What is Sink?

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Sink is a phenomenon which occurs mostly in injection moulded parts but possibly in metal castings and other moulding processes. 

As a part cools down, thicker areas will cool and shrink at different rates and amounts than thinner areas. 
Sink can make the part look bad, so if it is an aesthetic or presentation part, it’s best to avoid it. However, if it’s not visible, you may not need to worry. 

A general rule of thumb for the design of injection moulded parts is to keep the “walls” of your part with a uniform thickness.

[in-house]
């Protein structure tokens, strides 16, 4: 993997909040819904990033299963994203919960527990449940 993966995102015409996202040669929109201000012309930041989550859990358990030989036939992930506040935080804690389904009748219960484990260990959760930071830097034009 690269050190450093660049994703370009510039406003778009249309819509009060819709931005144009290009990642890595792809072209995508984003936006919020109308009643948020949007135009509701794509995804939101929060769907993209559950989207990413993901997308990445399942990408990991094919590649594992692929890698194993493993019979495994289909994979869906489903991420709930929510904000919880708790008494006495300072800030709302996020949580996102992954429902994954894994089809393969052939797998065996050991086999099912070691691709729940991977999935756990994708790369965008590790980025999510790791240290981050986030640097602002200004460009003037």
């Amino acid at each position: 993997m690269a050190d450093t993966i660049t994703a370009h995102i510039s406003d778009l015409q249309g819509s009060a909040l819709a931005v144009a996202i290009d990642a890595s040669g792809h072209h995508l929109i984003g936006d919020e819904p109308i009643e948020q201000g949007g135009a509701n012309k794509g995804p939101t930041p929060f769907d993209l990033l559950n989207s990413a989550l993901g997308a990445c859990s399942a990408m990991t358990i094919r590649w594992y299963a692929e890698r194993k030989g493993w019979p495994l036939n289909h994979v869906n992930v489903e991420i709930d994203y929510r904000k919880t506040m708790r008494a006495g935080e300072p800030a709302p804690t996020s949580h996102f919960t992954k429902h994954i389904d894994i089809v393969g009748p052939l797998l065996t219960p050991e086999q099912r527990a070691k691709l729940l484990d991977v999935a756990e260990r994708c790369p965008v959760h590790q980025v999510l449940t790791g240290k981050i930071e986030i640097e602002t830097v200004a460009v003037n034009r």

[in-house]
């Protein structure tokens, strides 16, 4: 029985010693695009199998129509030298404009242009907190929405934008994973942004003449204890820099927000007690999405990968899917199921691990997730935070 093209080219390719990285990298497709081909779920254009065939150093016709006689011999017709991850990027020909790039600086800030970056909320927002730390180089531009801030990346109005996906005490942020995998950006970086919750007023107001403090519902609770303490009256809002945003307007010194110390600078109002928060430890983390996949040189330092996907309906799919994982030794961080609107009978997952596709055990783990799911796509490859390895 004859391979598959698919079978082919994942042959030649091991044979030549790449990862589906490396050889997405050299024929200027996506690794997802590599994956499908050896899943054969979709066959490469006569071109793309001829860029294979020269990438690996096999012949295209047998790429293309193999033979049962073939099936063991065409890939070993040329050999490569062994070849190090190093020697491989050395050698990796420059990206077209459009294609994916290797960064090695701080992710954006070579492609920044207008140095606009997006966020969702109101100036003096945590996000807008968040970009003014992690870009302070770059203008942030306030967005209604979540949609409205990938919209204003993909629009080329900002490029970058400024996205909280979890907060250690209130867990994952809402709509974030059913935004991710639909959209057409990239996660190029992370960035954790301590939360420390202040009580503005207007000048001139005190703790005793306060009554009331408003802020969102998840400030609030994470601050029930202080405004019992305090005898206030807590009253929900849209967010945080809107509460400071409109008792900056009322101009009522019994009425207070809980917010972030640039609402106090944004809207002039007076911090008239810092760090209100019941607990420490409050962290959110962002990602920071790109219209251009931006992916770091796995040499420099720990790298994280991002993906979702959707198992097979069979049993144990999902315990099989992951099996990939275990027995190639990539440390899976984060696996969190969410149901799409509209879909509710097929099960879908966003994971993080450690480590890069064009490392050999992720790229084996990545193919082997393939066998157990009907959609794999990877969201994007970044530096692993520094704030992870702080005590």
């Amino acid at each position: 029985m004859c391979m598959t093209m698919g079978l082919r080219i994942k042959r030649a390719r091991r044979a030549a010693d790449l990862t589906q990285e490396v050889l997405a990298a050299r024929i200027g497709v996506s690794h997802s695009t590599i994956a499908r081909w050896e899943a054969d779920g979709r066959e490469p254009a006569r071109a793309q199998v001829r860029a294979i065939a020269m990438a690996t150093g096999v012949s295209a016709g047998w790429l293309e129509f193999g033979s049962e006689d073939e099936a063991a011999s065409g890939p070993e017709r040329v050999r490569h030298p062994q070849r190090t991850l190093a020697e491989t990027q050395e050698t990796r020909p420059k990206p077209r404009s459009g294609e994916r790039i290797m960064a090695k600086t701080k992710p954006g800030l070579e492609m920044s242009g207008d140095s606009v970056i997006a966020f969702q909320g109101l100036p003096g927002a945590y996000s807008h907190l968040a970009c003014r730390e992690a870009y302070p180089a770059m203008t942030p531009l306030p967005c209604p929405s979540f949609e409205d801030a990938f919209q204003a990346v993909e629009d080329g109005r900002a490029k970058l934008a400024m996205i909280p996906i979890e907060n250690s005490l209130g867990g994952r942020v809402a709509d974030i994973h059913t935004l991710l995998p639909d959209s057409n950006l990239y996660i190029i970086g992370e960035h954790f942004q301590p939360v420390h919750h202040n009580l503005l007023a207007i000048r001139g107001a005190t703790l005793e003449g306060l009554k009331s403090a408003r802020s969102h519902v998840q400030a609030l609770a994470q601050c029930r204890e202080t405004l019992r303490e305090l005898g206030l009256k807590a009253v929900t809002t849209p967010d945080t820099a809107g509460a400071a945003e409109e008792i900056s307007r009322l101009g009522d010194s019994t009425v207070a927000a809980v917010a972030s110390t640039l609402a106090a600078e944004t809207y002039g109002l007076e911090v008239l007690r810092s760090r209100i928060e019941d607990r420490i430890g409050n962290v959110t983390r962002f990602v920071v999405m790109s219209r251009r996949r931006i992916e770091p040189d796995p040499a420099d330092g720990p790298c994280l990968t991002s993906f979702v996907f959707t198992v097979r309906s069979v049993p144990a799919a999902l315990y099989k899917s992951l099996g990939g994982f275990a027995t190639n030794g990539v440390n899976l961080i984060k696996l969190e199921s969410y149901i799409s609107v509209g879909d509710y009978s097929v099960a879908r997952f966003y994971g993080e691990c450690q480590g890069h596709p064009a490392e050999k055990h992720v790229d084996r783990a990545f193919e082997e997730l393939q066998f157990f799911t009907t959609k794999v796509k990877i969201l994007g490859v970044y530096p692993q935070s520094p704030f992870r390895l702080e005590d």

There isn’t a lot that can be done to improve the moulding of a poorly designed part although a mould maker can add cooling channels to help manage the results. But this can be a costly addition. 

Coring it Out. Instead of having one thick mass of material, you can design the part with a hollow “core”. This can result in a part that has the main function and shape you need but also has a uniform wall thickness for good moulding results. 


Sink can be a problem when making a moulded component. Depending on your use, you may need to consider designing the part to avoid sink. There is some finesse to designing a good injection moulded part and there are many books and reference guides available. We will cover more in the future. 

For a professional result, you may need to hire a trained industrial designer who specializes in the design of injection moulded components.